Even as Canada dropped virtually all COVID-related health restrictions in February and March, spread of the more contagious Omicron subvariant BA.2 might suggest the pandemic is far from over.
But the possibility of a sixth wave doesn’t mean Christians can’t find creative ways to celebrate Easter. Churches interested in performing an Easter pageant this year might be interested to learn about the experiences of two Anglican congregations that produced virtual pageants during a previous wave of the pandemic.
In spring 2021, the Rev. Roberta Fraser was interim priest-in-charge at St. Anne’s Steveston in Richmond, B.C., while Sarah Layman was youth leader at St. George’s on Yonge in Toronto. With much of Canada under lockdown to curb the spread of COVID-19, both women independently came up with similar ideas to involve their congregations in telling the story of Christ’s death and resurrection.
“We went to Zoom worship and when we got towards Christmas, there was no way we could hold a pageant,” Fraser recalls. She put forward the idea of holding a virtual Christmas pageant on Zoom where people could participate from home, which proved a hit with the congregation at St. Anne’s. “When we got towards Lent, I said, ‘Well, let’s try an Easter pageant. The Christmas one went well.”
The St. Anne’s Easter pageant would not be Fraser’s first time organizing a Passion play. In her previous position as a chaplain at the University of British Columbia, she had involved students in a live-action performance on Palm Sunday with costumes and props dramatizing the story of Holy Week.
For Layman, the Easter pageant at St. George’s on Yonge emerged partly from a desire to get to know young people in her congregation.
“I was hired there [as youth leader] during the pandemic, so I never got a chance to meet most of the youth that I was actually working with,” Layman says. “That was a bit of a struggle, to try and get them involved in online activities without having that previous relationship already in place.
“One of the things that I really wanted to try and do, because we were in the middle of intense lockdown during Lent, was to try and put together this online Easter pageant and get the youth involved in something, since we couldn’t do anything at the church.”
The relative lack of resources for Easter pageants meant both Fraser and Layman had to do much of the writing themselves. While the website Illustrated Ministry offered an Easter pageant resource, Fraser discovered after buying it that only half the script—which began with the Sermon on the Mount and in its Holy Week material skipped straight from Gethsemane to the resurrection—would suit her purposes. She therefore discarded much of that script and revised the rest.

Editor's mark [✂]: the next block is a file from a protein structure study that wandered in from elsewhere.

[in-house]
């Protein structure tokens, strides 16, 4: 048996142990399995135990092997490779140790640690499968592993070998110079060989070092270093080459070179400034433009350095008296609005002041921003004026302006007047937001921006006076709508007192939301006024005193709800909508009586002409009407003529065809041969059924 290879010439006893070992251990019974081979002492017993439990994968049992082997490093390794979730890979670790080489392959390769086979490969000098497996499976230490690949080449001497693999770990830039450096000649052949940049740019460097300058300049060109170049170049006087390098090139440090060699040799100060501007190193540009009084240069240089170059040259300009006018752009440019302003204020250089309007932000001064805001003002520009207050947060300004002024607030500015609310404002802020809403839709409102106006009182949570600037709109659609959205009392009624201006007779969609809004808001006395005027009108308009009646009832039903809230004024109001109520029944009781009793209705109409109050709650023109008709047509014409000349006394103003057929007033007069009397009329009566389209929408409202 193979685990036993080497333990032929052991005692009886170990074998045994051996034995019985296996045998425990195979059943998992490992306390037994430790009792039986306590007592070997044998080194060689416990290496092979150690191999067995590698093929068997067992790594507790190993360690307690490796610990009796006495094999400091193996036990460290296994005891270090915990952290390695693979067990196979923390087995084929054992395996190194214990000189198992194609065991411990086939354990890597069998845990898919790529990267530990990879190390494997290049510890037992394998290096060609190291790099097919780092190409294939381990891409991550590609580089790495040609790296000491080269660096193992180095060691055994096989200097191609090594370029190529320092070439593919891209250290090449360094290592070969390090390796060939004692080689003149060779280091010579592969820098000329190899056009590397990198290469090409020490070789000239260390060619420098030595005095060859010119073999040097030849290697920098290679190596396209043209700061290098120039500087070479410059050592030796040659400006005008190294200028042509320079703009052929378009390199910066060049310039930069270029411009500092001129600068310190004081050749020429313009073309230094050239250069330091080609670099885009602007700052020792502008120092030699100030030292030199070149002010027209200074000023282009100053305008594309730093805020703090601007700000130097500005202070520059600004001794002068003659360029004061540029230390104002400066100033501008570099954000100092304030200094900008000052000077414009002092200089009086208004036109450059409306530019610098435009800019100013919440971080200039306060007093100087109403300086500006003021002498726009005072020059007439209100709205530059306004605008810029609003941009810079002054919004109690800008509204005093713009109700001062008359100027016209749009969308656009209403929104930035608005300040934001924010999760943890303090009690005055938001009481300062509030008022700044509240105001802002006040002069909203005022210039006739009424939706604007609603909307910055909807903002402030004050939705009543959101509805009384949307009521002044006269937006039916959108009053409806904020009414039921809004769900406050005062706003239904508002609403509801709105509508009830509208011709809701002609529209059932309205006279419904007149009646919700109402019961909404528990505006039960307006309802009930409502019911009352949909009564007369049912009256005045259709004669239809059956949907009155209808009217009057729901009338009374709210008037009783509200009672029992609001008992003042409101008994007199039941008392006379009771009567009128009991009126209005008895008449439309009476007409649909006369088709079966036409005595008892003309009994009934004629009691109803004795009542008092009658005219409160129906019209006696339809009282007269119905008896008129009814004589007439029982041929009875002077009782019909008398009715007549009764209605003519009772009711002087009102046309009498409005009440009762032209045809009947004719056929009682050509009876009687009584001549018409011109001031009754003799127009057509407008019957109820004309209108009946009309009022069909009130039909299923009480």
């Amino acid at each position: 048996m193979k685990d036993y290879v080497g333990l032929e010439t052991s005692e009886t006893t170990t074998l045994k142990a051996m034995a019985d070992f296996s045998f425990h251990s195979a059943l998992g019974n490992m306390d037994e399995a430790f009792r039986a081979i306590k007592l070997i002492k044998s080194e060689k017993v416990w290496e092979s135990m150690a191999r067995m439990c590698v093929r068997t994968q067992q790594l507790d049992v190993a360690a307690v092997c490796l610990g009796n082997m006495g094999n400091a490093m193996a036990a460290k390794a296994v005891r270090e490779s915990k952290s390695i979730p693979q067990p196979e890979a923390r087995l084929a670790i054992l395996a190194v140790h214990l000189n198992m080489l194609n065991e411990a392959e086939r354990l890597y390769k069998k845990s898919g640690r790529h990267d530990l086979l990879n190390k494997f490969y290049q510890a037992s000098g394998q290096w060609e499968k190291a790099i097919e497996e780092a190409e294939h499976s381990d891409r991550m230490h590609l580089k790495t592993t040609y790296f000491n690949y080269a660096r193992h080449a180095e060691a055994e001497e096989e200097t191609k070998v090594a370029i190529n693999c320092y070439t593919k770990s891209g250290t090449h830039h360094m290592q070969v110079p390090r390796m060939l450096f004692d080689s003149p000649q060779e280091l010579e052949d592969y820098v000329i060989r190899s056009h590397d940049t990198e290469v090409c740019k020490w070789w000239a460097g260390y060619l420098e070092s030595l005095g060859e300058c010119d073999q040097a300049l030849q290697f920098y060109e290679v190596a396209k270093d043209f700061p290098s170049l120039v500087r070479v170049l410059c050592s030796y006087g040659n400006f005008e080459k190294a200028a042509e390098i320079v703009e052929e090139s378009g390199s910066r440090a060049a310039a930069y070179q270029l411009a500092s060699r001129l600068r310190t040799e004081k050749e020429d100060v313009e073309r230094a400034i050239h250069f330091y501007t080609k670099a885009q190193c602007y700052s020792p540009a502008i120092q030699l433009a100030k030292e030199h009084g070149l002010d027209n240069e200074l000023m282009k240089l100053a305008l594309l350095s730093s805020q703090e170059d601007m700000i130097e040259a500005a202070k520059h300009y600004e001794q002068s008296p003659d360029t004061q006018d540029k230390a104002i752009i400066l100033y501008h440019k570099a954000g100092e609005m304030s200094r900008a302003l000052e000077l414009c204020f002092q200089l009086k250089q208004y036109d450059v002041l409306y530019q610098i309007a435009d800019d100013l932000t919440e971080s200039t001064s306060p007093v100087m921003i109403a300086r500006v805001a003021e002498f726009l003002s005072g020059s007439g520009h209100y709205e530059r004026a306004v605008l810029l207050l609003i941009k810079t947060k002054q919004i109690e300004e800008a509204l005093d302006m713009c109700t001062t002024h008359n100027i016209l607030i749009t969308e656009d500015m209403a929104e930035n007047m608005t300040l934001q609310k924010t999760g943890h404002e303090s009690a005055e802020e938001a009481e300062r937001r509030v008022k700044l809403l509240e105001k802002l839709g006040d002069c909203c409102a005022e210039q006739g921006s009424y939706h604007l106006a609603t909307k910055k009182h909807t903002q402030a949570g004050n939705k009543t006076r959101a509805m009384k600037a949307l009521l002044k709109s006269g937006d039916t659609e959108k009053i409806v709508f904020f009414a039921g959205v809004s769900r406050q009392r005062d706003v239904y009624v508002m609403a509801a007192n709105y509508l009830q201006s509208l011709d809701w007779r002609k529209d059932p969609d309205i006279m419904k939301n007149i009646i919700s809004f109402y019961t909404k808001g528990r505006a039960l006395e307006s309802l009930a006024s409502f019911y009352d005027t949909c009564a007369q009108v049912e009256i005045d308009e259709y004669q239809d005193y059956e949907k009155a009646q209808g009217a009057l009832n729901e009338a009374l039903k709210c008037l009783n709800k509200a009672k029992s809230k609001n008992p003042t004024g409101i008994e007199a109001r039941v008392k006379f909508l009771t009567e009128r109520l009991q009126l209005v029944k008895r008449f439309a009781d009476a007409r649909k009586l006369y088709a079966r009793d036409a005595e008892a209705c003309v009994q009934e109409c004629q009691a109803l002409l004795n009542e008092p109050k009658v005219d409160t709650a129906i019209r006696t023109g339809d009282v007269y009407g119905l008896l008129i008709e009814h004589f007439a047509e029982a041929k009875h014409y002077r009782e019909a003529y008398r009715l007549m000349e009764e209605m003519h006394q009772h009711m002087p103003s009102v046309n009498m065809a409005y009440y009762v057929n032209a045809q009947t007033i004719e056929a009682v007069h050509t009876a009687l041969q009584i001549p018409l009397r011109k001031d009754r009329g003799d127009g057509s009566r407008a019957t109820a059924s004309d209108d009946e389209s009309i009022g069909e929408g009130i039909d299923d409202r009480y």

Layman, for her part, found a couple of Easter pageant scripts available for purchase, but given her church’s limited budget ultimately decided to write one herself.
Her script closely followed the story of Jesus’ death and resurrection as described in a children’s Bible. “That was my guideline as I was writing, to make sure that the language and the sequence of events was in the right order and that it would be accessible for the children and youth,” she says.
Both virtual Easter pageants took place on Zoom. St. George’s on Yonge performed their pageant by organizing a family coffee hour held after worship and encouraging as many parishioners as possible to join. Each youth was assigned a different character. The pageant took place in two acts, with the first focusing on Jesus’ death and the second on his resurrection.
To involve the whole congregation, the St. George’s pageant was also interactive. Whenever certain words were said, the audience would respond with an action: for example, whenever dialogue mentioned the word “soldiers,” parishioners would say “Yes, sir!” and salute.
“It helped to keep it more interesting I think for the younger kids … because some of them really wanted to be involved, but couldn’t read yet,” Layman says.
“Since we were strictly on Zoom, we were quite limited as to what they could do if they couldn’t read yet. Having the action words gave them a chance to teach the congregation what the actions were and be part of the process.”
Costumes were minimal at the pageants. In the case of St. Anne’s, some parishioners wore headscarves. Fraser sent servers’ robes to performers who were playing angels. In her own role as Thomas, she tucked in her long hair to better resemble a male disciple.
For the sake of convenience, Fraser cast as Pontius Pilate the father of the young parishioner paying Jesus, since they lived in the same household. In a contemporary touch, at Fraser’s suggestion, the actor playing Pilate wore a business suit to evoke someone in power.
The St. Anne’s pageant, recorded and posted on YouTube, was intentionally an all-ages pageant, Fraser said, with performers ranged from five-year-olds to seniors. “My hope was to do this as a whole people of God,” she adds.
Both leaders reported highly positive feedback from their congregations about the Easter pageants. “We got to be creative, we got to have fun … The rest of the congregation watching it, they were really enthused,” Fraser says.
Since Easter 2021, Fraser has moved on from St. Anne’s, which will not be performing an Easter pageant this year. Layman, meanwhile, has taken on a position as the director of children and youth ministry at St. Christopher’s Anglican Church in Burlington, Ont., which will hold an in-person pageant at their upcoming Easter Sunday service.
“I hope that the idea of doing an Easter pageant or a passion play kind of catches on,” Layman says. “It’d be really nice to see more parishes involved in celebrating Easter in that way and giving their young people the opportunity to be part of the story, as opposed to just sitting back and listening to it.”